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This example shows how to solve a scalar minimization problem with nonlinear inequality constraints. The problem is to find x that solves
$$\underset{x}{\mathrm{min}}f(x)={e}^{{x}_{1}}\left(4{x}_{1}^{2}+2{x}_{2}^{2}+4{x}_{1}{x}_{2}+2{x}_{2}+1\right).$$ | (6-56) |
subject to the constraints
x_{1}x_{2} – x_{1} – x_{2} ≤
–1.5,
x_{1}x_{2} ≥
–10.
Because neither of the constraints is linear, you cannot pass the constraints to fmincon at the command line. Instead you can create a second file, confun.m, that returns the value at both constraints at the current x in a vector c. The constrained optimizer, fmincon, is then invoked. Because fmincon expects the constraints to be written in the form c(x) ≤ 0, you must rewrite your constraints in the form
function f = objfun(x) f = exp(x(1))*(4*x(1)^2 + 2*x(2)^2 + 4*x(1)*x(2) + 2*x(2) + 1);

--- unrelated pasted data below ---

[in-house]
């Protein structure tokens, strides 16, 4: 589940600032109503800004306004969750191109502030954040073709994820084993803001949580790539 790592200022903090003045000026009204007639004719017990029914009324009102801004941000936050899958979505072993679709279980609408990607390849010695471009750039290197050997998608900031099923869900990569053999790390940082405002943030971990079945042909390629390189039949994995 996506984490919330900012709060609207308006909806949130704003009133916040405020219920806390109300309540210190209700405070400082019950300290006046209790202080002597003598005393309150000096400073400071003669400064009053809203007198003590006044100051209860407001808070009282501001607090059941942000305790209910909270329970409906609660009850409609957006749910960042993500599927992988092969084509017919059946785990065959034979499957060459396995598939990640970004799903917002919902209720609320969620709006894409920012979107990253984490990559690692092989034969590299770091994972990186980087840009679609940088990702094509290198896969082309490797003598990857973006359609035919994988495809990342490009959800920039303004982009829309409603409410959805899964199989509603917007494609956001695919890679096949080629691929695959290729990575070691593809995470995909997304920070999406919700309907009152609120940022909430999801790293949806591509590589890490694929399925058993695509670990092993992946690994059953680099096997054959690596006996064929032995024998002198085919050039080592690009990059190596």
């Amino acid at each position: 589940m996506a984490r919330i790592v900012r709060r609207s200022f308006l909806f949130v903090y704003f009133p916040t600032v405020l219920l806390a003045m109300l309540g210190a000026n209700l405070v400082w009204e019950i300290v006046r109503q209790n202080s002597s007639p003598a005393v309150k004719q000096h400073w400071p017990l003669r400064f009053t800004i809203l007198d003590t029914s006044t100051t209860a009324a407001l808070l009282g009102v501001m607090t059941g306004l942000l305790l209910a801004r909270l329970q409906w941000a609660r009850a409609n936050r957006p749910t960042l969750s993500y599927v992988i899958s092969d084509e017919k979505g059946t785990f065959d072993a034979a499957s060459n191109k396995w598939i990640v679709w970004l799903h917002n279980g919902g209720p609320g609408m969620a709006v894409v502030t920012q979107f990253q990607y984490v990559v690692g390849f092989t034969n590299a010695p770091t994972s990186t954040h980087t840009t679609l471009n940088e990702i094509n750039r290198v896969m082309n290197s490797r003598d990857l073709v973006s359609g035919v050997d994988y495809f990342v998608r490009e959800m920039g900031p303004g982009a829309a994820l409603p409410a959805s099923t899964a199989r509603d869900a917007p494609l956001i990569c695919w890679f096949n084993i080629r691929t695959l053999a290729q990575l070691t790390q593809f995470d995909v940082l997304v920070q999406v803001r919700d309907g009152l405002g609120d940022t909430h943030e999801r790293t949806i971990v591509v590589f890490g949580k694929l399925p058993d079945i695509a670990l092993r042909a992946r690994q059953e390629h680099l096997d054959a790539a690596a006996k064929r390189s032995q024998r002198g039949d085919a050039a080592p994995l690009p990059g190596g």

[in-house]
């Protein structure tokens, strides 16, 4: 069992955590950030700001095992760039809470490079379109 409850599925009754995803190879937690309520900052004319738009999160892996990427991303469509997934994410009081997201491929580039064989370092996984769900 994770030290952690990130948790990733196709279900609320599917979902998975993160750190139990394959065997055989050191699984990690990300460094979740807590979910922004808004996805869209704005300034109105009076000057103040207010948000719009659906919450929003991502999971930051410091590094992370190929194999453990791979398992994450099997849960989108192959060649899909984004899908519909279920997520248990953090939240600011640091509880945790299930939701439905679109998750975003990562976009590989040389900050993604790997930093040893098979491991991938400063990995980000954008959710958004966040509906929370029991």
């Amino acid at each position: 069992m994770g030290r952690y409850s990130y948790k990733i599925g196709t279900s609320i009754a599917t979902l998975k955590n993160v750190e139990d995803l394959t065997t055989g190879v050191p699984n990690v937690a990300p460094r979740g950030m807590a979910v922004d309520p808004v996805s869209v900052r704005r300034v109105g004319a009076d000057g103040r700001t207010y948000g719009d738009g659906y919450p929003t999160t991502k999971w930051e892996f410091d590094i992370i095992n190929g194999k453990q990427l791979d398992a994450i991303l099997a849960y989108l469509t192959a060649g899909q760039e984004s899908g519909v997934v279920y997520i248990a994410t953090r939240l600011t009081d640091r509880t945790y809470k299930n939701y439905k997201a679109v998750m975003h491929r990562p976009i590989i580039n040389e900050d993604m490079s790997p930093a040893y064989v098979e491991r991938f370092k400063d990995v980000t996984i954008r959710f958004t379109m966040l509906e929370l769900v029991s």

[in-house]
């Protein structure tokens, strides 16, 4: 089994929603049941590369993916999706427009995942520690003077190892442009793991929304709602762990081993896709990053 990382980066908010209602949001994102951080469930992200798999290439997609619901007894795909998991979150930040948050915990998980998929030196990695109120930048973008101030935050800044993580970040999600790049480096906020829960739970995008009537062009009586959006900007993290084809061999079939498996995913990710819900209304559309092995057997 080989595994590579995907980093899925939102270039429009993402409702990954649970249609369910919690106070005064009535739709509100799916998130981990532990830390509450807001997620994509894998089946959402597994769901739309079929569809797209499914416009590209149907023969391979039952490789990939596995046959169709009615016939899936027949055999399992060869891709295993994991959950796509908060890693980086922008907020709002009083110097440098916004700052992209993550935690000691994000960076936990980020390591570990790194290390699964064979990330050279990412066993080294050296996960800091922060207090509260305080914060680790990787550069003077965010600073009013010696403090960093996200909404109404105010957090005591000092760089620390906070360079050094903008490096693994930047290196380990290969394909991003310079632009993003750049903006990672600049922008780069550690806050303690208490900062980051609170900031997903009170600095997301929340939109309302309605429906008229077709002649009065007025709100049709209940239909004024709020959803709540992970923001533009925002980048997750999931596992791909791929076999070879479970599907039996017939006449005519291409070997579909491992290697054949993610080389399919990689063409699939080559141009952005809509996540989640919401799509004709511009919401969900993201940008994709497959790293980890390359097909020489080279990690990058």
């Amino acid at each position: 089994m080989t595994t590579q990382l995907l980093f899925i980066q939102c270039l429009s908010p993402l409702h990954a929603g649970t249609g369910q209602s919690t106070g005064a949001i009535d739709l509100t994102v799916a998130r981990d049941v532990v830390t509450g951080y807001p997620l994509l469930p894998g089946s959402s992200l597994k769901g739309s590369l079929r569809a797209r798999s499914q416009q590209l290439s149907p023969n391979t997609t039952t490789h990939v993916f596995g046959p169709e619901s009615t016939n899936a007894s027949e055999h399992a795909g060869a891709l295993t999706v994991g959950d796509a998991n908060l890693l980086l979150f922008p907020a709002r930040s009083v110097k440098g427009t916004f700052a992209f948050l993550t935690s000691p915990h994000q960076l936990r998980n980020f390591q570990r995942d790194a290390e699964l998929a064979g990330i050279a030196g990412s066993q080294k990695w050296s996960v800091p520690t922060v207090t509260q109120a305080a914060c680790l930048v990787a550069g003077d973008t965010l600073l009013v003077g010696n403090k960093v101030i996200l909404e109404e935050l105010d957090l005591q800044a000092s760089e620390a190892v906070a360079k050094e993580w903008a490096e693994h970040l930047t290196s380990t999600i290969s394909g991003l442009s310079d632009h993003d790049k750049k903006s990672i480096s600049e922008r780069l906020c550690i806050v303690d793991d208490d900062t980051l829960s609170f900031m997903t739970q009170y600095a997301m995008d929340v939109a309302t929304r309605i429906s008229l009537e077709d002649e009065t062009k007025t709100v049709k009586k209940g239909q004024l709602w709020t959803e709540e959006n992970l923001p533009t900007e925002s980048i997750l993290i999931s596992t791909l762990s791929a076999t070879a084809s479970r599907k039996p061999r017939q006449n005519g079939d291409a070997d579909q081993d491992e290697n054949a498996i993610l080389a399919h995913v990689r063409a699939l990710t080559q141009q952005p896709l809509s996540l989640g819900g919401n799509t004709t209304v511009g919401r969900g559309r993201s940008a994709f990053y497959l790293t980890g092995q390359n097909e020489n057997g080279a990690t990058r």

function [c, ceq] = confun(x) % Nonlinear inequality constraints c = [1.5 + x(1)*x(2) - x(1) - x(2); -x(1)*x(2) - 10]; % Nonlinear equality constraints ceq = [];
x0 = [-1,1]; % Make a starting guess at the solution options = optimoptions(@fmincon,'Algorithm','sqp'); [x,fval] = ... fmincon(@objfun,x0,[],[],[],[],[],[],@confun,options);
fmincon produces the solution x with function value fval:
x,fval x = -9.5474 1.0474 fval = 0.0236
You can evaluate the constraints at the solution by entering
[c,ceq] = confun(x)
This returns numbers close to zero, such as
c = 1.0e-14 * -0.6661 0.7105 ceq = []
Note that both constraint values are, to within a small tolerance, less than or equal to 0; that is, x satisfies c(x) ≤ 0.